Visions of towering rosy hoodoos, pillowy sandstone hills, and sheer-sided box canyon walls were on my mind as I climbed aboard the Rocky Mountaineer just outside of Denver. For two days we’d be rolling along historic rail lines and tracking the muddy Colorado River from Denver to Moab, Utah, covering 563 kilometres at a leisurely average of 40 miles per hour.

Red Rocks to the Rockies Route - photo Rocky Mountaineer

Red Rocks to the Rockies Route – photo Rocky Mountaineer

The Rockies to the Red Rocks route is the first foray for Canadian-based Rocky Mountaineer into the US. The company offers three other daytime routes through the rugged Canadian Rockies from Vancouver to Jasper, and they’ve had time to perfect every detail of the luxury train travel experience.

Detours in Denver

Our trip started in Denver with a visit to Union Station. After a 54 million dollar renovation, the 1881 Beaux-Arts station has blossomed into much more than a transportation hub. The Terminal Bar serves 30 made-in-Colorado craft beers where the ticket booth once stood. Now, several award-winning fine dining and casual restaurants surround the soaring 65-foot glass-fronted Great Hall, and the train-travel inspired Crawford Hotel fills the upper floors. With sparkling cocktails in hand, we had an excellent view of the hubbub in the atrium from the sophisticated Cooper Lounge on the mezzanine.

The Great Hall at Union Station in Denver - photo Debra Smith

The Great Hall at Union Station in Denver – photo Debra Smith

Rocky Mountaineer offers an overnight stay at several boutique hotels in downtown Denver including The Crawford. There is no sleeper car on the train, but passengers have a choice of nightly accommodations. The historic Oxford has a stunning Art Deco lounge called The Cruise Room (open continuously since Prohibition was repealed), while The Maven is a former Windsor Dairy building turned trend-setting hotel in the Dairy Block that hosts over two dozen eateries, plus several bars, bakeries, shops, and galleries.

Morning fog rises from the Colorado - photo Debra Smith

Morning fog rises from the Colorado – photo Debra Smith

Morning in the Mile High City

Early the following day, we left our tagged luggage in the tender care of the Rocky Mountaineer staff and boarded a motorcoach that would take us to the train. Our bags would be waiting in our rooms at each hotel. We found our car, met our hosts for the trip, and settled back in our assigned seats. The engine whistled, and the train glided silently out of the siding. There’s no clickety-clack on this trip: the rail joints are welded, reducing track noise to a whisper.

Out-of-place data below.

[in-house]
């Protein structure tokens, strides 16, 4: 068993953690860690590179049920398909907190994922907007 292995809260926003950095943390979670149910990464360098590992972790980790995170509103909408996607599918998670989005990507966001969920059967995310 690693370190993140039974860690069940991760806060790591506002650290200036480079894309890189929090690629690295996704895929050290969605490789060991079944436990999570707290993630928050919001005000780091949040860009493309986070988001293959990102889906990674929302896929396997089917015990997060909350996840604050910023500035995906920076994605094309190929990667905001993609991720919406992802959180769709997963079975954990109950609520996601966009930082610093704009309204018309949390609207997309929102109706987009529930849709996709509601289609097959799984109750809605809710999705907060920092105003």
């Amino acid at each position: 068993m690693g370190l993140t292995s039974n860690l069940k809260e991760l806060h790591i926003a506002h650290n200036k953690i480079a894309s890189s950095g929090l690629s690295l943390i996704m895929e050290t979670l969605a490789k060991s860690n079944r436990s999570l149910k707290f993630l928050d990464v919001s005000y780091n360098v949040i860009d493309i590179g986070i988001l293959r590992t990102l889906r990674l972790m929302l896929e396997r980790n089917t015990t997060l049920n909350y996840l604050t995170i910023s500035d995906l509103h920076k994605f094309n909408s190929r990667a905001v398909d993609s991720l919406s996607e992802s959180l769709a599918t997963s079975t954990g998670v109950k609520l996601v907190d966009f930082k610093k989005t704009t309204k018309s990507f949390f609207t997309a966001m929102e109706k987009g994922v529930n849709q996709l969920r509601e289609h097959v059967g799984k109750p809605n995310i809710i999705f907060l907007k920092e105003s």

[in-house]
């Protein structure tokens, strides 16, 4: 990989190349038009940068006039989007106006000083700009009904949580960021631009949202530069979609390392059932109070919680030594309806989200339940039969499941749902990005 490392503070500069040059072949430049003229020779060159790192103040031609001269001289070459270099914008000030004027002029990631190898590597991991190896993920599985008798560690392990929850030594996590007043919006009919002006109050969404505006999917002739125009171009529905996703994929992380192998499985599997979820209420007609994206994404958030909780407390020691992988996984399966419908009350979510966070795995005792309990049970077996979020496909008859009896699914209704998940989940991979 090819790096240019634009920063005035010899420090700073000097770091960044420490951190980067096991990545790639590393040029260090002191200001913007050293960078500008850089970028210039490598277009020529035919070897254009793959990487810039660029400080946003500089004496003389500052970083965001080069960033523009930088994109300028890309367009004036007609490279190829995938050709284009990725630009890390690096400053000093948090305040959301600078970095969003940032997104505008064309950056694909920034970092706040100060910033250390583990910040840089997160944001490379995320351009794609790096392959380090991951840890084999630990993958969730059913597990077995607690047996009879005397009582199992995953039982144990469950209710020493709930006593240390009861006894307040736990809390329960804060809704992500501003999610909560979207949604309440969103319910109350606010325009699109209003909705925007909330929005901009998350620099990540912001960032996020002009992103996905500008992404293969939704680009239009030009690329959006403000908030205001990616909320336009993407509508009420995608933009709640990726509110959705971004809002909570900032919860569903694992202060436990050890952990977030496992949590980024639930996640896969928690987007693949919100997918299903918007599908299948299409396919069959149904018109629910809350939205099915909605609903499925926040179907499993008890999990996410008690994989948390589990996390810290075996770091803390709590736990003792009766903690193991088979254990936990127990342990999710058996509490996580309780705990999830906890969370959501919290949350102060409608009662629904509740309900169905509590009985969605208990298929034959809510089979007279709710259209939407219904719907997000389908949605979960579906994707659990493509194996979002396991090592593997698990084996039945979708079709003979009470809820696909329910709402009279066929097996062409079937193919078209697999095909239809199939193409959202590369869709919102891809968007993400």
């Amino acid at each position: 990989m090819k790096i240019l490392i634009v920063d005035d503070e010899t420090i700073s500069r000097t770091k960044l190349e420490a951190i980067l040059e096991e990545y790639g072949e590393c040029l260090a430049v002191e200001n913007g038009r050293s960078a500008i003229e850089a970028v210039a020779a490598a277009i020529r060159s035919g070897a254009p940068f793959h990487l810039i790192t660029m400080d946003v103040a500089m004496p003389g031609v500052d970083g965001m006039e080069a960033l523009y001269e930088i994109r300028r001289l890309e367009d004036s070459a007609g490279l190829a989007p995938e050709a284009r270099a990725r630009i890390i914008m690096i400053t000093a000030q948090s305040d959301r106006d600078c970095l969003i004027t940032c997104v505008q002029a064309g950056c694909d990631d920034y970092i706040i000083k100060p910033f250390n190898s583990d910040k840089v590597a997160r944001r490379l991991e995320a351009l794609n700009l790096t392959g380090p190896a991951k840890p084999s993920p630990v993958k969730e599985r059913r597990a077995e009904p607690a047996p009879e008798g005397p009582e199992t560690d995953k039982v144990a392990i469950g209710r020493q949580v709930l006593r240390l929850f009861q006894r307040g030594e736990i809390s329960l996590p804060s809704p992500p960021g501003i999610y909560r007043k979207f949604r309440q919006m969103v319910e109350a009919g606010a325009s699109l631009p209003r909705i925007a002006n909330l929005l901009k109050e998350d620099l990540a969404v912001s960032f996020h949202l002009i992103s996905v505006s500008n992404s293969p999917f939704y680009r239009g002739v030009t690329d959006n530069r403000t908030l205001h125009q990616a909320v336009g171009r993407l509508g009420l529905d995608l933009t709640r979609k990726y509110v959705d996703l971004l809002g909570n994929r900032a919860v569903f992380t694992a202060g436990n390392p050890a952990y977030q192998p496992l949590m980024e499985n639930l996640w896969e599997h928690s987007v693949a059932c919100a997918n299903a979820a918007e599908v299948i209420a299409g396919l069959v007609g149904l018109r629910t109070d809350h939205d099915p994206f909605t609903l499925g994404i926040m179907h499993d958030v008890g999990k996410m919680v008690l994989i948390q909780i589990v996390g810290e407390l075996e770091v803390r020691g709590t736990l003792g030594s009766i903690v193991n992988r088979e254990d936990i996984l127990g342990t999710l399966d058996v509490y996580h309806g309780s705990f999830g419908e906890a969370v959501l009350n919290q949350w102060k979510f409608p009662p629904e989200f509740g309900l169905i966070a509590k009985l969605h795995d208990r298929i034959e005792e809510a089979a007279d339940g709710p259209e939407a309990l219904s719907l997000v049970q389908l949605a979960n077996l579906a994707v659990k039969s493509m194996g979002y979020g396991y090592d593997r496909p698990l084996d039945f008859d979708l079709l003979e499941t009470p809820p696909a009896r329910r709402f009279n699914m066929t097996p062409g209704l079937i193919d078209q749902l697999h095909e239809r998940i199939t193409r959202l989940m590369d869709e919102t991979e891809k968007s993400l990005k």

SilverLeaf coaches have panoramic glass-domed windows, lightly tinted to keep out the heat. As a result, they don’t interfere with picture taking, which is the main activity on this trip for most people. My fellow guests were a mix of newlyweds, retirees, and train aficionados who were jonesing to be among the first to travel the new route.

Our plush, caramel coloured pleather chairs had plenty of legroom and adjustments to allow for tray tables. Unlike the Canadian routes, there is no separate dining car, but we were quickly presented with a breakfast menu, white cloth napkins, and sparkling utensils. Speaking of meals, it was impressive that our hosts were able to produce a selection of hot and cold dishes for breakfast, and three-course lunches, from a kitchen the size of a walk-in closet, all the while refilling wine glasses and coffee cups and keeping up a running commentary. There were frittatas, pancakes and parfaits for breakfast, and coriander crusted coho salmon or honey-roasted pork loin at lunch, along with hors d’oeuvres and delicious desserts.

The Art Deco bar car on the Rocky Mountaineer - photo Debra Smith

The Art Deco bar car on the Rocky Mountaineer – photo Debra Smith

Tons of Tunnels

As we were about to discover, there is a good reason there are no two-level dome cars on these coaches. We were about to squeeze through 30 tunnels with seemingly only inches to spare along a 13 mile stretch of track built-in 1904.

Silverleaf coaches have generous windows for great photographs - Rocky Mountaineer

Silverleaf coaches have generous windows for great photographs – Rocky Mountaineer

One of four hosts, Mike, recounted how Denver financier David Moffat, furious that the transcontinental railroad bypassed Denver, swore to go “through the Rockies, not around them”. He never lived to see it, but the 6.2-mile-long Moffat Tunnel was blasted through the Continental Divide in 1928, making it the 6th longest tunnel in the world at that time. As we sailed into the black tunnel, overhead lights kept the cabin brightly lit until we popped out into the sunlight again.

Just past the Moffatt Tunnel, the track began to parallel the Colorado River, and we glimpsed the first of many canyons that the river had carved away – the Byers, Gore and Burns. Little by little, the landscape changed from a sandy wash to pale rose-coloured cliffs, slashed through by valleys filled with Douglas fir, Ponderosa pine and junipers. Along the way, Mike alerted us to upcoming photo ops and sightings of pronghorn and eagles.